Chairman of Privacy Commission announces tougher enforcement of data protection laws


The Chairman of the Belgian Privacy Commission has announced in a press statement that his services will increase the enforcement of data protection laws in the private sector. This relates in particular to the use of the Privacy Commission’s inspection powers under the Data Protection Act of 8 December 1992.

The Chairman explained that inspection teams will be asked to carry out on-site investigations of data controllers. Inspections would focus in particular on sectors where the Privacy Commission has serious doubts concerning data protection compliance. 

The Commission's intention to step up its enforcement efforts is due to the increasing number of questions and complaints it receives regarding the data processing activities of private companies, and to the growing number of private sector databases that are being notified to the Commission. Reference is also made to the enforcement actions of data protection authorities in neighbouring countries such as France and The Netherlands.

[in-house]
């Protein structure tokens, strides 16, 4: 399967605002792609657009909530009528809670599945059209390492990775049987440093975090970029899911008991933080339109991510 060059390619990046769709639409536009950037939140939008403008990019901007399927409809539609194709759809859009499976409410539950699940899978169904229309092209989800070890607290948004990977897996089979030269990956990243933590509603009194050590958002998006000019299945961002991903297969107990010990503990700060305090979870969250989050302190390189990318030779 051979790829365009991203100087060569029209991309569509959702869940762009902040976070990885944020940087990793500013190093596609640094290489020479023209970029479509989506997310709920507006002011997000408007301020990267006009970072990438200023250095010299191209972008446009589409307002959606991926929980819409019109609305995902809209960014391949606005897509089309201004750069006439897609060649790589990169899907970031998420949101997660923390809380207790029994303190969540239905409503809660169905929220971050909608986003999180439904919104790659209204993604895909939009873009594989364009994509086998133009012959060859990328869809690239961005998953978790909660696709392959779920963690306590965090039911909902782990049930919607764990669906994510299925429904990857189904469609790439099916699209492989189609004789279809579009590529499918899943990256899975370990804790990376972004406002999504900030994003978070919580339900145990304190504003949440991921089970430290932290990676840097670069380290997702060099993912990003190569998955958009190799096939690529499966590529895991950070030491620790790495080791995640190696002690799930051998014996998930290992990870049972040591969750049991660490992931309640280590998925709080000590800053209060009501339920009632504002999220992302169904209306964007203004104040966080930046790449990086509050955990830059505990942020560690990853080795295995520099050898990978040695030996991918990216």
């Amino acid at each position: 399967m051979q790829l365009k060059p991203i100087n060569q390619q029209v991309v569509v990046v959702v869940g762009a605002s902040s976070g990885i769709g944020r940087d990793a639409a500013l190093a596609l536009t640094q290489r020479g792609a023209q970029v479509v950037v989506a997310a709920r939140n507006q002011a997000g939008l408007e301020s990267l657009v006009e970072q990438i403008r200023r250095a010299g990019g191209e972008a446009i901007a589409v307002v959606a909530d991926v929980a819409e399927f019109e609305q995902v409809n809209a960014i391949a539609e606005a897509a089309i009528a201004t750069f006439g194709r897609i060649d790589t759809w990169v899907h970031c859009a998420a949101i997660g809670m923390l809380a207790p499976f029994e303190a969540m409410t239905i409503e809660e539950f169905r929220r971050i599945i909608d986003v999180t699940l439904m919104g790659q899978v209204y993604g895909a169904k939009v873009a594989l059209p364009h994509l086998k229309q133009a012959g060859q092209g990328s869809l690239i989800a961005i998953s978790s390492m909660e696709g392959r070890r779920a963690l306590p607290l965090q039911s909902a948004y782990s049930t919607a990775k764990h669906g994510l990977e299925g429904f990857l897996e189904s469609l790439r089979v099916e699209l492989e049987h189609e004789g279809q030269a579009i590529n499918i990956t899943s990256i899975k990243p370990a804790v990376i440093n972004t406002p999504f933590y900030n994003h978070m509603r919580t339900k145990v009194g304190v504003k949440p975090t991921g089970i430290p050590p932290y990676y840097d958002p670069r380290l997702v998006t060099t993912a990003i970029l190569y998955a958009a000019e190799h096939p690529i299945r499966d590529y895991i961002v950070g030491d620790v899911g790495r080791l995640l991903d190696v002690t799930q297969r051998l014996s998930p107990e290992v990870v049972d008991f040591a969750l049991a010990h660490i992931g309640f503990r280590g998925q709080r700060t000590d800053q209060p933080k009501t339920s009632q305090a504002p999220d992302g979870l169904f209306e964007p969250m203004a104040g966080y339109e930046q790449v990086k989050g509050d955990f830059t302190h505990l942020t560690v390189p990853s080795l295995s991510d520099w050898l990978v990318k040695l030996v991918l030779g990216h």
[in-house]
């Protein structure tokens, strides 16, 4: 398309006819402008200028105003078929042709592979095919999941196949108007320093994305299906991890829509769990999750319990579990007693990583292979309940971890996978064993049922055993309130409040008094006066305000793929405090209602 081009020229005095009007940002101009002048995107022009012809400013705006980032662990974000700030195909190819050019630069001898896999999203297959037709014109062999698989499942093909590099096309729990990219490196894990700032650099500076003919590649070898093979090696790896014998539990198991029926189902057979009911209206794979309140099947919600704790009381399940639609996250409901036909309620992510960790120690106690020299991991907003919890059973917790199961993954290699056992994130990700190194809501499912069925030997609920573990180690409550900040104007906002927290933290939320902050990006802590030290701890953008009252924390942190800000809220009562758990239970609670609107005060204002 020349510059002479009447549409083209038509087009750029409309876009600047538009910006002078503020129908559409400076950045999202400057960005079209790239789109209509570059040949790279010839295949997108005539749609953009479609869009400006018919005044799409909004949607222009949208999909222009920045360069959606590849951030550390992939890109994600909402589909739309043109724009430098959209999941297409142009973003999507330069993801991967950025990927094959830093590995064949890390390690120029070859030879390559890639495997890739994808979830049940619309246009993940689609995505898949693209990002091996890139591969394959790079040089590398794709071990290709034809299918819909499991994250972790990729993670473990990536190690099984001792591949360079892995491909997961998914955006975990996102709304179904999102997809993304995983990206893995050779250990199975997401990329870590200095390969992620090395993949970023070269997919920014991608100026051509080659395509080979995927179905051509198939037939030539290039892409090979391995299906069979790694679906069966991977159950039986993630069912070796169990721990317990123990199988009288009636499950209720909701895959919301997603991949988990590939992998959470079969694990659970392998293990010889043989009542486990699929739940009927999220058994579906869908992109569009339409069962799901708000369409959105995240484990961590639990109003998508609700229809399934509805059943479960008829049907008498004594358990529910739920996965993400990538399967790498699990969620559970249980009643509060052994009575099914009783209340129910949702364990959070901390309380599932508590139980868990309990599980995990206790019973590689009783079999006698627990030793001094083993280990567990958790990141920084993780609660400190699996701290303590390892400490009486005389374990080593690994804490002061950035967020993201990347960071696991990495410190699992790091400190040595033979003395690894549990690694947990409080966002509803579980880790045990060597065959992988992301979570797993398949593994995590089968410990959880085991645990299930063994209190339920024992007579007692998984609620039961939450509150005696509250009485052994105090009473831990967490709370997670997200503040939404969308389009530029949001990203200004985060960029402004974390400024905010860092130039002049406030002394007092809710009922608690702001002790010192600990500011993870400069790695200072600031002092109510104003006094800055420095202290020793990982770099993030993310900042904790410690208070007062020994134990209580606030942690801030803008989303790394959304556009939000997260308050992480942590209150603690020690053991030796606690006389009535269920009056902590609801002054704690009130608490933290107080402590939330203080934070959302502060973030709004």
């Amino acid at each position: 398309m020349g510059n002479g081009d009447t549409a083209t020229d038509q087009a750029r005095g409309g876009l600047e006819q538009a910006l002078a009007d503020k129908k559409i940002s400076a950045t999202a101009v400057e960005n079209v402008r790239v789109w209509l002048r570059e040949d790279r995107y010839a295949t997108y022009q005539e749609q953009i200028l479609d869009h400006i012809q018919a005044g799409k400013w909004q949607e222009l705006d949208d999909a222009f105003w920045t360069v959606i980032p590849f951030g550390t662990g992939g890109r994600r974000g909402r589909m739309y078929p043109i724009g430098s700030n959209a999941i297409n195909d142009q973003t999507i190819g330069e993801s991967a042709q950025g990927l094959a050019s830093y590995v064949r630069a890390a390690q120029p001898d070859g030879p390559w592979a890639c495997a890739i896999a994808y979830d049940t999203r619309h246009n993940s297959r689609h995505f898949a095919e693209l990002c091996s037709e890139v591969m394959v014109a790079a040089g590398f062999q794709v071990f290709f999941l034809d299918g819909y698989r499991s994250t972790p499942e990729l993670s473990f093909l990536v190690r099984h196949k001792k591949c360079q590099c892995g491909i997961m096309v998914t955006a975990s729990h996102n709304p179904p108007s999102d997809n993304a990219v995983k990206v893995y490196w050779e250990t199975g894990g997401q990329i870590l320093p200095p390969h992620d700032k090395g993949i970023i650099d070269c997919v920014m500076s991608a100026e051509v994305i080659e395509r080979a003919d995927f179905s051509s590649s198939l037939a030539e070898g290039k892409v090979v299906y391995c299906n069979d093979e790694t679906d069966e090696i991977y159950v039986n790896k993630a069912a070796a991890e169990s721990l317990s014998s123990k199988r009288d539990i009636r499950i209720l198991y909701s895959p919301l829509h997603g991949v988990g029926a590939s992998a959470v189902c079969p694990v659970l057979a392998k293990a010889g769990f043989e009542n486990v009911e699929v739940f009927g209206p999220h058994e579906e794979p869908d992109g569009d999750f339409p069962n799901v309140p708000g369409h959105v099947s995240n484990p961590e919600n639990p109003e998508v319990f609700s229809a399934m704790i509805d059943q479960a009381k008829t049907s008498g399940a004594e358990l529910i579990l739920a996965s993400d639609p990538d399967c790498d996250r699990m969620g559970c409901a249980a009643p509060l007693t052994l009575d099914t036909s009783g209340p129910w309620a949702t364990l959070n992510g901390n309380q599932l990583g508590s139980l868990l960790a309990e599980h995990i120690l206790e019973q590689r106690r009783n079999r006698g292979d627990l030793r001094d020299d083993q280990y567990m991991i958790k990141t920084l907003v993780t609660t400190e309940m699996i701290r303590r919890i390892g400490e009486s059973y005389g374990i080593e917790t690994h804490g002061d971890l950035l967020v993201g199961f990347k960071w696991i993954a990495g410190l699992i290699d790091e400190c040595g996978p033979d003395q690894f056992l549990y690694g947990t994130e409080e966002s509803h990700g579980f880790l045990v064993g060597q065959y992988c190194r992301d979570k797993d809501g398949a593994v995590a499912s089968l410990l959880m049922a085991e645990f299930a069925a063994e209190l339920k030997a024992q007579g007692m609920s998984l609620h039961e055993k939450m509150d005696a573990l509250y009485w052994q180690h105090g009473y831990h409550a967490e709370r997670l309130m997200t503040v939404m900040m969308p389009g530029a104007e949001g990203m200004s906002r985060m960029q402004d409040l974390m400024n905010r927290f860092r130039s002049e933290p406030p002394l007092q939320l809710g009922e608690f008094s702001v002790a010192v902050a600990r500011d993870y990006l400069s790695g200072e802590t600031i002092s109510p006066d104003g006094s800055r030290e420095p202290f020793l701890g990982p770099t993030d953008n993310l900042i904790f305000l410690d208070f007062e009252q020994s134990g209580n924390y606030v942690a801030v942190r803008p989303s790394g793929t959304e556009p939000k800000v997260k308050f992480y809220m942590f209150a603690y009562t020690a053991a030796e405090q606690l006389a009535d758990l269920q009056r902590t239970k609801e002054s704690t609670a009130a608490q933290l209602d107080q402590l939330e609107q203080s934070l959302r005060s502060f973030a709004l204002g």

The Privacy Commission’s power to set up and deploy on-site inspection teams is laid down in Article 32 of the Data Protection Act of 8 December 1992. Members of the Commission taking part in on-site inspections are granted police powers: they can request the disclosure of any documents they deem necessary and have the right to request access to any premises they believe could be relevant to the investigation.     

In contrast to its counterparts in many other EU countries, the Belgian Privacy Commission has no power to directly impose fines under the Data Protection Act. This remains the exclusive competence of the Courts, to whom the Commission - and in certain cases its Chairman - can refer a case once an infringement has been established and it has been determined that further prosecution is appropriate.  

As in the case of any other type of audit or investigation by competent authorities, the way in which companies respond to inquiries by the Privacy Commission is important. Therefore, a proactive and well-considered data protection compliance programme can save companies a lot of time and trouble.